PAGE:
As the stretching method, any suitable method can be adopted in accordance with desired optical properties (for example, refractive index profile, Nz coefficient). Specific examples of the stretching method include transverse uniaxial stretching, free-end uniaxial stretching, fixed-end biaxial stretching, fixed-end uniaxial stretching, and sequential biaxial stretching. A specific example of the fixed-end biaxial stretching includes a method of stretching a film in a short direction (transverse direction) while allowing the film to travel in a lengthwise direction. This method may be apparently transverse uniaxial stretching. These stretching methods can be used alone or in combination. For example, there is a method of performing fixed-end uniaxial stretching after performing free-end uniaxial stretching. The fixed-end uniaxial stretching is preferred. A film having a refractive index profile of nx>ny>nz at an Nz coefficient of about 1.1 to 1.6 is likely to be obtained. Further, a slow axis can be provided in the short direction (widthwise direction) of a film by performing fixed-end uniaxial stretching. Therefore, in the case where a slow axis of the film is placed so as to be perpendicular to an absorption axis of a polarizer, the film and the polarizer can be attached continuously by roll-to-roll, which enhances a production efficiency.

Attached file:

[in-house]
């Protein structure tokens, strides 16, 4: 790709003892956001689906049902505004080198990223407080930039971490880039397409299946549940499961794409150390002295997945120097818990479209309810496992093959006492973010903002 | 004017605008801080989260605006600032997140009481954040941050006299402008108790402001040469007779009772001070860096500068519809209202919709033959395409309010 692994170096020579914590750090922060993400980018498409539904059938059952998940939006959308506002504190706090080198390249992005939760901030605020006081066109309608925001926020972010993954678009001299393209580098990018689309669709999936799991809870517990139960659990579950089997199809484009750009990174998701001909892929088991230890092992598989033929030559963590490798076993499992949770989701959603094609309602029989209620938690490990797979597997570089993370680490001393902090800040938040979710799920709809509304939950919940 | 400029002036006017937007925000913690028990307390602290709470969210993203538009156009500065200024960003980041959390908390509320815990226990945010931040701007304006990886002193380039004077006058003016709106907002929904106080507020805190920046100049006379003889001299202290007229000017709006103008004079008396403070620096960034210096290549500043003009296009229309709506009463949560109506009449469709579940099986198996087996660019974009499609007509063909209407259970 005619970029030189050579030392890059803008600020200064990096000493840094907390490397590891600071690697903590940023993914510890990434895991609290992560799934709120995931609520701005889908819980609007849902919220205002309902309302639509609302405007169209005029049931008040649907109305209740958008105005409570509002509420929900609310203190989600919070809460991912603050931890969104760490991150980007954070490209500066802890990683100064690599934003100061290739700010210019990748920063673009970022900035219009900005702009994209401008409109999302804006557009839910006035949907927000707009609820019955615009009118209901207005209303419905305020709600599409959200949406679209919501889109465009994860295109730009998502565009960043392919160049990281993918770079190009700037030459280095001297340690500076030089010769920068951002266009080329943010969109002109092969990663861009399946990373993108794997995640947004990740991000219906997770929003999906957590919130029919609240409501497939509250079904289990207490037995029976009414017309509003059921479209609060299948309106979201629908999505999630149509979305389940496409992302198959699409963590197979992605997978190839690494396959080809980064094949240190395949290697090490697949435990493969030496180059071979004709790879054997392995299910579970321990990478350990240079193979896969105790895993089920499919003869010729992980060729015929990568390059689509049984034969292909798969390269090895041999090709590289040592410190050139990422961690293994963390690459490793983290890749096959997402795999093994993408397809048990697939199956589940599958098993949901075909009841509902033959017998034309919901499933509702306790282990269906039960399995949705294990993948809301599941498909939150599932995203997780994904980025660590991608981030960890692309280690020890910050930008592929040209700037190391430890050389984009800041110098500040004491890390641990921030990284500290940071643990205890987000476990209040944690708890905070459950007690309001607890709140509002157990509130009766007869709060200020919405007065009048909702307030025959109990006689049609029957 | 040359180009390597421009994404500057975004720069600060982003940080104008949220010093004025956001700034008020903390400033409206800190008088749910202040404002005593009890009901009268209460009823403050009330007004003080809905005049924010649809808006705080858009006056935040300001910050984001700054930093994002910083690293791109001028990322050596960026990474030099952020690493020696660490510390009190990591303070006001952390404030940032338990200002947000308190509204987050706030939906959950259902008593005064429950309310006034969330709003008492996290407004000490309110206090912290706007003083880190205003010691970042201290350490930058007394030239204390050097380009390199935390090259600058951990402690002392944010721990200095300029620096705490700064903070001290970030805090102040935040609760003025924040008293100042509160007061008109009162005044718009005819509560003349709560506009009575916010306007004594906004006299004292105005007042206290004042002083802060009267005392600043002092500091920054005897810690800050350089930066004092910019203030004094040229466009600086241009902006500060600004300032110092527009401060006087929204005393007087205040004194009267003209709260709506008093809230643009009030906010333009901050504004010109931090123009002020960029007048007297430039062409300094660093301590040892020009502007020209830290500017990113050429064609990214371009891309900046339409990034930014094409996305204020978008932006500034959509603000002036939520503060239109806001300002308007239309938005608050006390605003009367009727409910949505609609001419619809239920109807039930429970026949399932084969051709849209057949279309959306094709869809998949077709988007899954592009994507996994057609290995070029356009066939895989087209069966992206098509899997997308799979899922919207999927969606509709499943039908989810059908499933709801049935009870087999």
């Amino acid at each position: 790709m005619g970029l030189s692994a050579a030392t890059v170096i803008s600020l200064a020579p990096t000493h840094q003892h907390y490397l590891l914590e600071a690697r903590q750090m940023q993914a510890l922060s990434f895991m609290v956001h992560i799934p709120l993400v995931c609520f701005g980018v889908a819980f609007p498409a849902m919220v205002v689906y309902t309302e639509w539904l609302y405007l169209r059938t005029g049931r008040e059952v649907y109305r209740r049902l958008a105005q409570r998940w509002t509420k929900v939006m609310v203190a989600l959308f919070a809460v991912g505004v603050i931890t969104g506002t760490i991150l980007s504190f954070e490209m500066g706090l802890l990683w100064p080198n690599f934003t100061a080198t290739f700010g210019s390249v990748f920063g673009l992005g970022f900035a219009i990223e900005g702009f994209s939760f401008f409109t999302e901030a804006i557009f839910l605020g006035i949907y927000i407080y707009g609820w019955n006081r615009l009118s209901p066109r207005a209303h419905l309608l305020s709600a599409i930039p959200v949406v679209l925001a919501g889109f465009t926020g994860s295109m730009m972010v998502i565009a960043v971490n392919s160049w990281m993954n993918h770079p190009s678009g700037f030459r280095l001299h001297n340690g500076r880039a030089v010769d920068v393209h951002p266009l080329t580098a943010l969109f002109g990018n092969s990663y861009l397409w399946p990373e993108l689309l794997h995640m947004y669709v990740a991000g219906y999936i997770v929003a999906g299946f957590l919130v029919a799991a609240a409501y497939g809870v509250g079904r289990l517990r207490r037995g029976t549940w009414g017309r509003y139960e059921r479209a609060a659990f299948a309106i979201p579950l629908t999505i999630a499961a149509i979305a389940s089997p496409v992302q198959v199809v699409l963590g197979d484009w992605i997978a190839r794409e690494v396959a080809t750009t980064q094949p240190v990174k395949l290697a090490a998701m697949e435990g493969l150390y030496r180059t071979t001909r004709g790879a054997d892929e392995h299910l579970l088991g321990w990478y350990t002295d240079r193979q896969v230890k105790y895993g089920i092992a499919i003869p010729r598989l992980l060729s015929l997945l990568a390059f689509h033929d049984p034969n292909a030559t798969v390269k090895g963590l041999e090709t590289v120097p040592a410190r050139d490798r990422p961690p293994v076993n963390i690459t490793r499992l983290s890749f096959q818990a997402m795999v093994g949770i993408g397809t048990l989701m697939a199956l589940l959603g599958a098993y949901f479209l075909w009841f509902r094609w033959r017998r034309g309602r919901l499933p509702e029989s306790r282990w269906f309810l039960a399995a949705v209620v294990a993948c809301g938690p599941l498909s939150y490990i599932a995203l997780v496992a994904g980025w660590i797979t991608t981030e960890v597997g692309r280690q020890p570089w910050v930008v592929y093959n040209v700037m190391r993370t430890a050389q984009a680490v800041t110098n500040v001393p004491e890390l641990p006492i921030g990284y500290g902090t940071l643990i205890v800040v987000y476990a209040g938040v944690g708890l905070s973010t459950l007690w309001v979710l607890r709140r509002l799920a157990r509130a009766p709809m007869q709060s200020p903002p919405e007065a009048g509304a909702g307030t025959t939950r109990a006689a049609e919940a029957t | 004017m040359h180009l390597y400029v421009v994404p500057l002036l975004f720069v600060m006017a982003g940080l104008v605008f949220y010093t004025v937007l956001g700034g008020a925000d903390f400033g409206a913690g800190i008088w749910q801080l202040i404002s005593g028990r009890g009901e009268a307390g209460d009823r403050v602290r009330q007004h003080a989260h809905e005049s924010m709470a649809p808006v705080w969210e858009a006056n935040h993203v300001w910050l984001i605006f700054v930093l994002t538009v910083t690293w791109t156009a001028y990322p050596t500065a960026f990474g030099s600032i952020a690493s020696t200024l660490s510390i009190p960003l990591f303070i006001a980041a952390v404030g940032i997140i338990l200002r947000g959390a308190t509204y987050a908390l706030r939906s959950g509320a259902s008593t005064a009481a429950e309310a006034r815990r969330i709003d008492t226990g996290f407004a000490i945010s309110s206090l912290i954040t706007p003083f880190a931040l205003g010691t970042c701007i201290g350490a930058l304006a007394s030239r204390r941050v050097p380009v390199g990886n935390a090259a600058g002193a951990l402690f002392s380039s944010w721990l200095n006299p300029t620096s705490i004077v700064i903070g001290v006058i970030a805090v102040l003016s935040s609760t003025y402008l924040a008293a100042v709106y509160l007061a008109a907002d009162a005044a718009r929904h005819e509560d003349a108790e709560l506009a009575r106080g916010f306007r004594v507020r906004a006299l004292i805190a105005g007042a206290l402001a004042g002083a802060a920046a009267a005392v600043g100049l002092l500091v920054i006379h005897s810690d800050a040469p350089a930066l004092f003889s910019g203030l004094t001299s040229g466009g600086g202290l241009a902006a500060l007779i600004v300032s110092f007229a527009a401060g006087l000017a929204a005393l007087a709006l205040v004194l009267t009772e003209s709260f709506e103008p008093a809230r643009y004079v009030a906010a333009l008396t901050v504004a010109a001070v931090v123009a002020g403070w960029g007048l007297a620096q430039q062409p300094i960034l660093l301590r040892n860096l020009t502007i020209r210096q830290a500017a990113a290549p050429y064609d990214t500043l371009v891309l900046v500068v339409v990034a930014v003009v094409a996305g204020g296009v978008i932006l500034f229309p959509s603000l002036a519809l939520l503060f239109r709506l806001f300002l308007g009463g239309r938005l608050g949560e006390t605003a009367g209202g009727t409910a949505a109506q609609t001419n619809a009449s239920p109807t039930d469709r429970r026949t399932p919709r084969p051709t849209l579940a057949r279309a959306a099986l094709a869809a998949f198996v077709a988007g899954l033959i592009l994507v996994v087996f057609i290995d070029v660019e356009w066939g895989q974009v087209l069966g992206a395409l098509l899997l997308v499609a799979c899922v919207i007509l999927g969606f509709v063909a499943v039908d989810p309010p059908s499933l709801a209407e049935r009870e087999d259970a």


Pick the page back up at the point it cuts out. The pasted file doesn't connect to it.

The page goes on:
For example, in the case where a film having a refractive index profile of nx>ny>nz is desired, a stretching temperature is preferably 130 to 165° C., more preferably 135 to 165° C., and most preferably 137 to 165° C. By stretching at such a temperature, a first optical compensation layer capable of suitably exhibiting the effects of the present invention can be obtained. In the case where a stretching temperature is lower than 130° C., uniform stretching may not be performed. In the case where a stretching temperature is higher than 165° C., an in-plane retardation desired for the first optical compensation layer may not be expressed. The stretching ratio is preferably 1.2 to 4.0 times, more preferably 1.2 to 3.8 times, and most preferably 1.25 to 3.6 times. By stretching at such a ratio, a first optical compensation layer capable of suitably exhibiting the effects of the present invention can be obtained. In the case where the stretching ratio is smaller than 1.2 times, an in-plane retardation desired for the first optical compensation layer may not be expressed. In the case where a stretching ratio is larger than 4.0 times, a film may be cut or may become brittle during stretching.